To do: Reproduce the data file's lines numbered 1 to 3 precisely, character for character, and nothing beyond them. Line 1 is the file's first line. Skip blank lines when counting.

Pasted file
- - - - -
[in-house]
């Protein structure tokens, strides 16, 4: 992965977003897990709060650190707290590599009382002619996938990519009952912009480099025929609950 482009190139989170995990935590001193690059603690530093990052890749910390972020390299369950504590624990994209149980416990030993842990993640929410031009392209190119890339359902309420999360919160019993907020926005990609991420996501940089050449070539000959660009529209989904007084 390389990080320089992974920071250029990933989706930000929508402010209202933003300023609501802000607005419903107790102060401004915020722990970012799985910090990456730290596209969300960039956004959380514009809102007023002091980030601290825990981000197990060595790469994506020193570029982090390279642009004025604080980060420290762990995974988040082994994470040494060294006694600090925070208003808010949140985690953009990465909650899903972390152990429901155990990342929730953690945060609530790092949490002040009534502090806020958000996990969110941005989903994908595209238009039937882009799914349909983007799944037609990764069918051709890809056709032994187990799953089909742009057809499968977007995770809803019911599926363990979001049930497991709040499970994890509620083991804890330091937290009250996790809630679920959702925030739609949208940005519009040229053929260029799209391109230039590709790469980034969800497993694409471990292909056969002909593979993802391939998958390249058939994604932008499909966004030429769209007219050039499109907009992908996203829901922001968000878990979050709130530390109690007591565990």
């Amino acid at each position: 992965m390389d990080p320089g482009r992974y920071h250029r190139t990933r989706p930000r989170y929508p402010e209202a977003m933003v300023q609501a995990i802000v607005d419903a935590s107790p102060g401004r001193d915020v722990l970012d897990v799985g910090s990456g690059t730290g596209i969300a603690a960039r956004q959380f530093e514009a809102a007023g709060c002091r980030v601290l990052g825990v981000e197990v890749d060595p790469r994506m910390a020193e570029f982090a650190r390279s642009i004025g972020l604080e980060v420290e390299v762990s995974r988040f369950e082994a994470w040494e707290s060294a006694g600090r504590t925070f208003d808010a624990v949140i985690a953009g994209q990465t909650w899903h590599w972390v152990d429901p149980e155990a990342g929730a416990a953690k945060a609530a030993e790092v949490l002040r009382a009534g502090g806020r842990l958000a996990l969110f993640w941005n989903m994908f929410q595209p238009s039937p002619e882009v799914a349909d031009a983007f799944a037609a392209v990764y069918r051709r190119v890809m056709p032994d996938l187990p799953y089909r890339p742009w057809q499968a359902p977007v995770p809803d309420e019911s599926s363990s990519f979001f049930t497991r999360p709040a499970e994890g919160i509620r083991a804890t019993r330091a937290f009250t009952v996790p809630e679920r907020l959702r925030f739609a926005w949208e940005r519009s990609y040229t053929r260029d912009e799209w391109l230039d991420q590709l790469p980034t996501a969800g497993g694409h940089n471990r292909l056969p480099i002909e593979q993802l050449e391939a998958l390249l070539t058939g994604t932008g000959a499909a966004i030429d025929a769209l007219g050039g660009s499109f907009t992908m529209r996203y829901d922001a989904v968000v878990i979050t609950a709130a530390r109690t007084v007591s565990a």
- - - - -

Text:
[in-house]
């Protein structure tokens, strides 16, 4: 992965977003897990709060650190707290590599009382002619996938990519009952912009480099025929609950 482009190139989170995990935590001193690059603690530093990052890749910390972020390299369950504590624990994209149980416990030993842990993640929410031009392209190119890339359902309420999360919160019993907020926005990609991420996501940089050449070539000959660009529209989904007084 390389990080320089992974920071250029990933989706930000929508402010209202933003300023609501802000607005419903107790102060401004915020722990970012799985910090990456730290596209969300960039956004959380514009809102007023002091980030601290825990981000197990060595790469994506020193570029982090390279642009004025604080980060420290762990995974988040082994994470040494060294006694600090925070208003808010949140985690953009990465909650899903972390152990429901155990990342929730953690945060609530790092949490002040009534502090806020958000996990969110941005989903994908595209238009039937882009799914349909983007799944037609990764069918051709890809056709032994187990799953089909742009057809499968977007995770809803019911599926363990979001049930497991709040499970994890509620083991804890330091937290009250996790809630679920959702925030739609949208940005519009040229053929260029799209391109230039590709790469980034969800497993694409471990292909056969002909593979993802391939998958390249058939994604932008499909966004030429769209007219050039499109907009992908996203829901922001968000878990979050709130530390109690007591565990």
């Amino acid at each position: 992965m390389d990080p320089g482009r992974y920071h250029r190139t990933r989706p930000r989170y929508p402010e209202a977003m933003v300023q609501a995990i802000v607005d419903a935590s107790p102060g401004r001193d915020v722990l970012d897990v799985g910090s990456g690059t730290g596209i969300a603690a960039r956004q959380f530093e514009a809102a007023g709060c002091r980030v601290l990052g825990v981000e197990v890749d060595p790469r994506m910390a020193e570029f982090a650190r390279s642009i004025g972020l604080e980060v420290e390299v762990s995974r988040f369950e082994a994470w040494e707290s060294a006694g600090r504590t925070f208003d808010a624990v949140i985690a953009g994209q990465t909650w899903h590599w972390v152990d429901p149980e155990a990342g929730a416990a953690k945060a609530a030993e790092v949490l002040r009382a009534g502090g806020r842990l958000a996990l969110f993640w941005n989903m994908f929410q595209p238009s039937p002619e882009v799914a349909d031009a983007f799944a037609a392209v990764y069918r051709r190119v890809m056709p032994d996938l187990p799953y089909r890339p742009w057809q499968a359902p977007v995770p809803d309420e019911s599926s363990s990519f979001f049930t497991r999360p709040a499970e994890g919160i509620r083991a804890t019993r330091a937290f009250t009952v996790p809630e679920r907020l959702r925030f739609a926005w949208e940005r519009s990609y040229t053929r260029d912009e799209w391109l230039d991420q590709l790469p980034t996501a969800g497993g694409h940089n471990r292909l056969p480099i002909e593979q993802l050449e391939a998958l390249l070539t058939g994604t932008g000959a499909a966004i030429d025929a769209l007219g050039g660009s499109f907009t992908m529209r996203y829901d922001a989904v968000v878990i979050t609950a709130a530390r109690t007084v007591s565990a």